In other words, it isn’t our responsibility as skeptics to either confirm or refute such claims - the burden of proof (and it is a considerable burden) does not lie with the skeptic. Thus, the proper response to the Bigfoot believer is: “It’s not my job to hunt down Bigfoot.”

But the fact remains that we are neither omniscient nor infallible. Sometimes, we attempt to "fill in the facts" - but until proven, these aren't facts, merely guesses. Problems start when we confuse guesses with facts. The best description of this process comes from Victor Hugo's "The Man Who Laughs":

"At the corners of old maps of the world of the 15th century are great vague spaces without shape or name, on which are written these three words: Hic sunt leones. Such a dark corner is there also in man. Passions grow and growl somewhere within us, and we may say of an obscure portion of our souls: 'there are lions here.'"

It is mildly interesting to wonder what these growing and growling passions are that would cause someone to create such lions, to initiate and propagate rumors and conspiracy theories. Some possibilities include:

  • To add drama to one's life
  • To gain the appearance of experience, without actually having experience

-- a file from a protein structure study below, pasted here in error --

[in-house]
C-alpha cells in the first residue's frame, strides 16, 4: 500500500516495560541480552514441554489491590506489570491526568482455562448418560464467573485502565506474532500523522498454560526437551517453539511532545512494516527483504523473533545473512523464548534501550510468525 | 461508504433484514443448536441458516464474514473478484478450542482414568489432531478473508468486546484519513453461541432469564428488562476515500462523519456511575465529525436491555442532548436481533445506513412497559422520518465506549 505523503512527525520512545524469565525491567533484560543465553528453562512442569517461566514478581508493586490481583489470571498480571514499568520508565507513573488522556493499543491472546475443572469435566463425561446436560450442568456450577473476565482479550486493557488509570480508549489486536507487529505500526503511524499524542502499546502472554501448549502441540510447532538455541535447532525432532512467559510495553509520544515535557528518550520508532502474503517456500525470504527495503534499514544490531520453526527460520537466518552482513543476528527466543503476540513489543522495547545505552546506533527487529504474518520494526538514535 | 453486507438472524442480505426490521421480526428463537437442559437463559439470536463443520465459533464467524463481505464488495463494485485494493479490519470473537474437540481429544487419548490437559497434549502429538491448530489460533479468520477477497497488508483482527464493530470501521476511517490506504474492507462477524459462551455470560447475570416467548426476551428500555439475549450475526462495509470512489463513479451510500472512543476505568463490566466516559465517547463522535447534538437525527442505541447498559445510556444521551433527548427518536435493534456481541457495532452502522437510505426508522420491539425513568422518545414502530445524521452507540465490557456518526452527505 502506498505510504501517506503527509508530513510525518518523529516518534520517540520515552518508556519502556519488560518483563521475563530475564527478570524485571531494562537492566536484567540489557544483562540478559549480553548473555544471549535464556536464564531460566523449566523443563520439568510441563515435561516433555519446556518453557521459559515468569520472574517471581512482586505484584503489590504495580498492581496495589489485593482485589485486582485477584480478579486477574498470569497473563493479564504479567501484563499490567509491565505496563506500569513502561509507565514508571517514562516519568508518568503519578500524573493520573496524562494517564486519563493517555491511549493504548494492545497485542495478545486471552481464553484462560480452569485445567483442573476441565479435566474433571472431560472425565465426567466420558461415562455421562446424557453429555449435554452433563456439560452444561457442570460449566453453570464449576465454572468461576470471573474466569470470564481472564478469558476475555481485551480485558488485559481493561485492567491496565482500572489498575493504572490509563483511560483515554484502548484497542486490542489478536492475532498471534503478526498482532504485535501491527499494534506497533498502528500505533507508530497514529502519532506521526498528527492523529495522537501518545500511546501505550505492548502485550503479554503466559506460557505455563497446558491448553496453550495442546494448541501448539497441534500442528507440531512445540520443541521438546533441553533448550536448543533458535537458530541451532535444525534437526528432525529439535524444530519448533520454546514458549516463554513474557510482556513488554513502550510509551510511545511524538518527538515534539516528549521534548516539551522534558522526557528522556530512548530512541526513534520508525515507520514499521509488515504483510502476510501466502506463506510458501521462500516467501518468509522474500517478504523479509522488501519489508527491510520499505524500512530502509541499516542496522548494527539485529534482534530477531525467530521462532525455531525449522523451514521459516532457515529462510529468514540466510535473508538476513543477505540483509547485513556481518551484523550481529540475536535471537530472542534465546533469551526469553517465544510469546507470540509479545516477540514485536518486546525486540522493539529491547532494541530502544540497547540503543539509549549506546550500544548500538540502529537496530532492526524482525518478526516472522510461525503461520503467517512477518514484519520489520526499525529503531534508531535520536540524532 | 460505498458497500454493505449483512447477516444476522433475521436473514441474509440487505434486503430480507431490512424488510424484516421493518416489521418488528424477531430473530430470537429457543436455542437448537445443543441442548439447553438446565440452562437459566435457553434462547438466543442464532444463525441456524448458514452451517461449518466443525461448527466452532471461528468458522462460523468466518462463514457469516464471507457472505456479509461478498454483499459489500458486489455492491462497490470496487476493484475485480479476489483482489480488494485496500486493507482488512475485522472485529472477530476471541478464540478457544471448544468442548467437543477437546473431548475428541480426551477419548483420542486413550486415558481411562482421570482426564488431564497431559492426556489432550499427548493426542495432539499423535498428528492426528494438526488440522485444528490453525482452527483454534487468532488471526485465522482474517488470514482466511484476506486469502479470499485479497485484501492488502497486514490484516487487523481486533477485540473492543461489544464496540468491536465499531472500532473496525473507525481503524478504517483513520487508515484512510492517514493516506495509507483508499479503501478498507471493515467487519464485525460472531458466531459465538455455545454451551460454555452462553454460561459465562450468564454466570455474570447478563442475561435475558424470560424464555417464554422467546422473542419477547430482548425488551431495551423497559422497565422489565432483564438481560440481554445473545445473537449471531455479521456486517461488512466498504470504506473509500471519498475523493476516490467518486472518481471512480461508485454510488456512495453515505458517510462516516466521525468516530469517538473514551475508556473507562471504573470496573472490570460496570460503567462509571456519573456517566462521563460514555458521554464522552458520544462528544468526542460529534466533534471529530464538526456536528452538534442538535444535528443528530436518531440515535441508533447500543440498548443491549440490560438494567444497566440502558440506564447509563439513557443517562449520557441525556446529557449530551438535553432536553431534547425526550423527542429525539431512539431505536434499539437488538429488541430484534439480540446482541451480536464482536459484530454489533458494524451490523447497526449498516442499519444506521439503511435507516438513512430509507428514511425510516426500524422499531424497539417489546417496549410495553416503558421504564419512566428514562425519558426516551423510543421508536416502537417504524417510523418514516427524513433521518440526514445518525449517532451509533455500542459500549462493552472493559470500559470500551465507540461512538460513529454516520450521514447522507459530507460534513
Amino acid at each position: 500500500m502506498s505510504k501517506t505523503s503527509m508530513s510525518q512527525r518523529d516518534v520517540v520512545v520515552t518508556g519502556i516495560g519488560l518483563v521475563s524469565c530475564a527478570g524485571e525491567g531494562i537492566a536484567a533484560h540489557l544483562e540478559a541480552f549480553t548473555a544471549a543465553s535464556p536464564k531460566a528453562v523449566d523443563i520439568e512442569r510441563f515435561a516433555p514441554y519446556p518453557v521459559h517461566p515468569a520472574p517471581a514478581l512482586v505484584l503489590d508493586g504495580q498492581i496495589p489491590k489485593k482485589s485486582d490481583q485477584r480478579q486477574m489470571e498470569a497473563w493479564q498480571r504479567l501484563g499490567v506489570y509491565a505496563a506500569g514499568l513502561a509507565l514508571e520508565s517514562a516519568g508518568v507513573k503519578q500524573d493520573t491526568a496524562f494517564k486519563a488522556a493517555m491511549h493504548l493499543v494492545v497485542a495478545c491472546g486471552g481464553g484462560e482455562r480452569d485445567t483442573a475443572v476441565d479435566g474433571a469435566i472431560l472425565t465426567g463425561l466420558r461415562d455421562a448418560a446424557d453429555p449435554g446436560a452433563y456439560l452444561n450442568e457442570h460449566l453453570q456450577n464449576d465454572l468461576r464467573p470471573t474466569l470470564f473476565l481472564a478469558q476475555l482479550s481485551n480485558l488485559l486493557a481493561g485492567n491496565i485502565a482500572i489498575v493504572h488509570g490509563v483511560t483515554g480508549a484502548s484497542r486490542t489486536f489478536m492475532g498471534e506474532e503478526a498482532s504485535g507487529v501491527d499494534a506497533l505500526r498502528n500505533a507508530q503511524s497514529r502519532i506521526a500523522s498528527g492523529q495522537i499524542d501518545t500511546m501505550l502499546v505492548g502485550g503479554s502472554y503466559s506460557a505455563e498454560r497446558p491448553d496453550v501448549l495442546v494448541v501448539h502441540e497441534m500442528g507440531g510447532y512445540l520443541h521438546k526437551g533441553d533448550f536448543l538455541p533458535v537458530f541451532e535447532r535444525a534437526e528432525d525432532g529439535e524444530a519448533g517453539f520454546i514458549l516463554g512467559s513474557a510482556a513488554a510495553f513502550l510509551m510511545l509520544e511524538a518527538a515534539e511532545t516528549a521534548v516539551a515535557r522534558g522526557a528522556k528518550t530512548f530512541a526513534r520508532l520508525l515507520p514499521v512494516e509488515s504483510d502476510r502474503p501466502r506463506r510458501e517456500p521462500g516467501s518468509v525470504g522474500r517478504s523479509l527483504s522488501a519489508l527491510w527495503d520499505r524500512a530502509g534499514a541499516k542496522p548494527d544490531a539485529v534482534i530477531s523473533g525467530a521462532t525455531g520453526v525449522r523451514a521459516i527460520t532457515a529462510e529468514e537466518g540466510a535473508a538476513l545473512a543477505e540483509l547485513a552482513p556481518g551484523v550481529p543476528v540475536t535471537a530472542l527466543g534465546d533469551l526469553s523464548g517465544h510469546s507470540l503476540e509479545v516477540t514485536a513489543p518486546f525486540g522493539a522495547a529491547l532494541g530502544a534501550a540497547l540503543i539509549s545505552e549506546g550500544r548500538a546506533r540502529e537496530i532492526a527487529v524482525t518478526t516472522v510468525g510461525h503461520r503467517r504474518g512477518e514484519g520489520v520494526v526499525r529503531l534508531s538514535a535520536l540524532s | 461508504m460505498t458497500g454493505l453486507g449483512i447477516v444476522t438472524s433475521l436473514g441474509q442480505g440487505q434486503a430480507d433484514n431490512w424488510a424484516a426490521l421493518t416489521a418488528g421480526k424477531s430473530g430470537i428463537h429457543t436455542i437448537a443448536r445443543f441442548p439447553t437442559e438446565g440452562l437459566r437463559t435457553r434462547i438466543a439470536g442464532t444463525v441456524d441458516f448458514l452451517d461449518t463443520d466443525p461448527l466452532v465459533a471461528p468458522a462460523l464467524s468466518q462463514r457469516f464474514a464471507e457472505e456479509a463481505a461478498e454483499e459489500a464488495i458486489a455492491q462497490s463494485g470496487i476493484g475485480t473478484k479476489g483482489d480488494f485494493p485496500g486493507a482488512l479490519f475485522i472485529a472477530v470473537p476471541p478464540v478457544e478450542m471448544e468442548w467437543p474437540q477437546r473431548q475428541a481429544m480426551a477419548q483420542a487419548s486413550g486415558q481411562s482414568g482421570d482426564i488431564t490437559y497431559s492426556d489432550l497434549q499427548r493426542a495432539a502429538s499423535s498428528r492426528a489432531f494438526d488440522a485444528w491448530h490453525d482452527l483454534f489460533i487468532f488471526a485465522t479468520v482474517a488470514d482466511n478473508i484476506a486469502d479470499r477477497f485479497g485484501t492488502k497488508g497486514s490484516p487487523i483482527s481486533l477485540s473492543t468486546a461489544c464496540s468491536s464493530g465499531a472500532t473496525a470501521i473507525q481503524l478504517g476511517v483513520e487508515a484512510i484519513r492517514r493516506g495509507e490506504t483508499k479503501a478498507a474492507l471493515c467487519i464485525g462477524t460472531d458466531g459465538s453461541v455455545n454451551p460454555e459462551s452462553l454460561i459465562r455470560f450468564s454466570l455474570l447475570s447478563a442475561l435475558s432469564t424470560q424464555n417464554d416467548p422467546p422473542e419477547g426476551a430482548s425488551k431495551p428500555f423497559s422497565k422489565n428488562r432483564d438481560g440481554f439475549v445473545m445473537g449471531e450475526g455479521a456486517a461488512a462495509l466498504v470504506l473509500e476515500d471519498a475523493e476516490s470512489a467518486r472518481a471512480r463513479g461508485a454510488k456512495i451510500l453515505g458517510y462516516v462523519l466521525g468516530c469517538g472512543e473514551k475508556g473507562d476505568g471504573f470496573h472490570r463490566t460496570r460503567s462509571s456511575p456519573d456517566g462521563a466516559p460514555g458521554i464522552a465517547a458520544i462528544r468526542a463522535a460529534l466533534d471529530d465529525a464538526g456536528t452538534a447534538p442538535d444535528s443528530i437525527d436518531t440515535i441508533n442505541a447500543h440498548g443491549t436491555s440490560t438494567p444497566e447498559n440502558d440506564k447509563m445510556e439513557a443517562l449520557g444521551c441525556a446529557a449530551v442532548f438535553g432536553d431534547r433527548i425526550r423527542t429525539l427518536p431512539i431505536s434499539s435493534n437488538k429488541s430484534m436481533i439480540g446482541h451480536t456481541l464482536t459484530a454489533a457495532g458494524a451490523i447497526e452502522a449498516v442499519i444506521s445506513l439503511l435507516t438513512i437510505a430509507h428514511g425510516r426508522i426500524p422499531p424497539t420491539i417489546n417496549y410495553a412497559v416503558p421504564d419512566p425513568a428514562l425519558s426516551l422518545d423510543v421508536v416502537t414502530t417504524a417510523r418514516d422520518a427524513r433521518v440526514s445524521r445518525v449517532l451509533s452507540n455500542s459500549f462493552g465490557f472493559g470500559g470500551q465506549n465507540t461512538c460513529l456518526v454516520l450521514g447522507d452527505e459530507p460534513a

• To press the limits of gullibility, and laugh at the results
  • To garner attention - would anybody ever go to Roswell, New Mexico, if a UFO wasn't rumored to crash there?
  • To fool the opposition
  • To act as a trigger - to start Revolutionary War II based not on intolerable acts but on fictitious deeds

Whatever. Regardless, the end result of rumors and conspiracy theories is to spread FUD - fear, uncertainty, and doubt. The end result of FUD is to paralyze and to divide.

Why paralysis? Conspiracy theories frequently portray vague and shapeless things or events that cannot be sustained by themselves, that appear to be causeless. By being causeless, they must be sustained by some outside magical power. How can we fight something like that? Monsters that live under children's beds have power only because of the child's ignorance. Thus the nonexistent becomes efficacious.

Even if paralysis is NOT achieved, there is the problem of “false targets”. Imagine that someone convinced the Library of Congress to release all documents related to the assassination of JFK. Some people would no doubt hail this as a victory for openness, transparency, and the American Way. No, rumors about a grassy knoll are false targets, and any success against a false target is a false victory, and the American Way has not been advanced. The real acts of a real devil you know have been made acceptable by the fictitious actions of a nonexistent devil that you do not know.